Glad to see you’re still with us on our Teams journey! In today’s issue, we discuss the Tabs feature and everything you can do it, as well as the ones we recommend for every user. If you’re new to the series, have a look at the previous topics we have covered to cover some basics:
What is Teams
How to navigate the Teams platform
Calling and Zoom Integration
How to Create and Join Meetings
Tabs give you and your team members direct access to files, services and tools in a set place within your channel or chat. It lets you have a dedicated place for your selected content and services, to discuss and use together with your team, all from one place.
The default apps for a chat are Conversations, Files, Organisation, and Activity.
Let’s look at each tab and what they mean:
Conversations/Chat – your chat history with that person
Files – the files you have worked on or shared together
Organisation – displays the org chart for your company, to see who that person reports to and who reports to them.
Activity – shows all your colleagues’ activities across the teams, channels, apps, and chats that you are a part of
The default tabs for a team are Posts, Files and Wiki as shown below:
Again, let’s look at each tab and what they mean:
Posts – the general area in your teams channel that shows what everyone has been posting
Files – same as the private chat, it shows the files and documents you have uploaded and worked on together.
Wiki – a smart-text editor where you can write text and use formatting that you are familiar with from Microsoft Word, such as bold, italics and underlining. You can also add documents to the Wiki tab for more directed communication.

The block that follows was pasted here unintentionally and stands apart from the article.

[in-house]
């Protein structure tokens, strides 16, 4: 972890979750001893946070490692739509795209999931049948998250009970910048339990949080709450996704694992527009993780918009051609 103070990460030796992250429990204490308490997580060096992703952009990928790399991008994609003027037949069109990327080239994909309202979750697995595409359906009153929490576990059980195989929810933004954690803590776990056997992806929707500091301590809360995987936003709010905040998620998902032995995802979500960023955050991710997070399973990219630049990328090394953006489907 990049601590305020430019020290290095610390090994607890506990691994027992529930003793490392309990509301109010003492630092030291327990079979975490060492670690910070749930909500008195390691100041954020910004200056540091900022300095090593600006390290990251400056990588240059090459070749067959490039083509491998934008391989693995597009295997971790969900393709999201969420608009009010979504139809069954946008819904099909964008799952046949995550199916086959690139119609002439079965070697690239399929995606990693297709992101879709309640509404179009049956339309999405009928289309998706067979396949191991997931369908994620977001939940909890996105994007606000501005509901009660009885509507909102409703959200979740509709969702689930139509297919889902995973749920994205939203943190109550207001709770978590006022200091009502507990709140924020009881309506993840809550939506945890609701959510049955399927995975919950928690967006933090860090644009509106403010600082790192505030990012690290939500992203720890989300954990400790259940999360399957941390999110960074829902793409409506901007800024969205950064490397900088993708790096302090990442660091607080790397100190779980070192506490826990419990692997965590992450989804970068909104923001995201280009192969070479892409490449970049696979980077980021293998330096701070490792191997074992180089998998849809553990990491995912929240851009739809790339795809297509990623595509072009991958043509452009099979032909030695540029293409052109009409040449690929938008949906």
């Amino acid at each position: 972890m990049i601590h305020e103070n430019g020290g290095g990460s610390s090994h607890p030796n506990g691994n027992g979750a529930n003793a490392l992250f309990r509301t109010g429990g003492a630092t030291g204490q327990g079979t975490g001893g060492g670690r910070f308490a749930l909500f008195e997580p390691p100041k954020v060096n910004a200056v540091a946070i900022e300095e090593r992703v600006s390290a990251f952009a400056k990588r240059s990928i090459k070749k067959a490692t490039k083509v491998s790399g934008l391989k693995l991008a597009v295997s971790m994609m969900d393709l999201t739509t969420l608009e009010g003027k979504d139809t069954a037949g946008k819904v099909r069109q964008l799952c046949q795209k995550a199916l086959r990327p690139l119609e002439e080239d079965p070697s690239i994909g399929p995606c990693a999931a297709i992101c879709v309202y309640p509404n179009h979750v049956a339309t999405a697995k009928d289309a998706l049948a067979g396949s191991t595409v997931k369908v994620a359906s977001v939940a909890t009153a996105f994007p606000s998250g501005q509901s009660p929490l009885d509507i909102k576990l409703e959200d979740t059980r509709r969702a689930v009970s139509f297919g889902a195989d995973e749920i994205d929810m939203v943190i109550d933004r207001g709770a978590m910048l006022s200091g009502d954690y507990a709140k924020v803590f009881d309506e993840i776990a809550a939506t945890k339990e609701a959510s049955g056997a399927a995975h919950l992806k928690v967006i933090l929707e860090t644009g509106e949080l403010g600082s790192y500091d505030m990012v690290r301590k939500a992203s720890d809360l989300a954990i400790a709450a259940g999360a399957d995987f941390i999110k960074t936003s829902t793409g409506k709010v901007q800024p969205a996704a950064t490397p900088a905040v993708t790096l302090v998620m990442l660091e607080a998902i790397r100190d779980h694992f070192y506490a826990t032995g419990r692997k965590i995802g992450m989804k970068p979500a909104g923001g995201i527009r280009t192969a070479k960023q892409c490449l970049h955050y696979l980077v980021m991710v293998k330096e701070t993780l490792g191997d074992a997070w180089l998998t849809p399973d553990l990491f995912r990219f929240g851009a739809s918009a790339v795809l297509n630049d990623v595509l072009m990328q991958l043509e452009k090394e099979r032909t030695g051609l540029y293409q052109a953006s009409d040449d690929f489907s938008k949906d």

Adding a Tab
Tabs range from your preferred Office applications, websites, and external applications that your organisation uses. This means that you don’t have to leave Microsoft Teams to work with the selected tool, giving you more time to focus on the work at hand.
Simply click the add a tab button and search for the one you need:
When a custom tab is added to your channel, it opens a Tab conversation that allows you and your team members to have a single place of discussion about the content:
If you or your team regularly visits a website or is working on a specific website, you can add it to the tabs section to conveniently have it open all the time. Teams will load that specific web page and save you the time from having to minimize applications and open your browser.
To add a website, search for the Website tab in the Add a tab section. The website button will look like this:
Then, add the Tab name (typically the website name) and paste the link in the provided area:
Note that the URL has to start with an https prefix in order to keep your information secure.
Check out Microsoft’s tutorial video on adding tools with Tabs
Thanks again for reading our Microsoft Teams Journey! Our aim is to equip every Microsoft Teams user, currently working from home, with the right knowledge and tools to be more efficient and make the experience a bit easier. Stay tuned for next week’s issue, coming on Tuesday!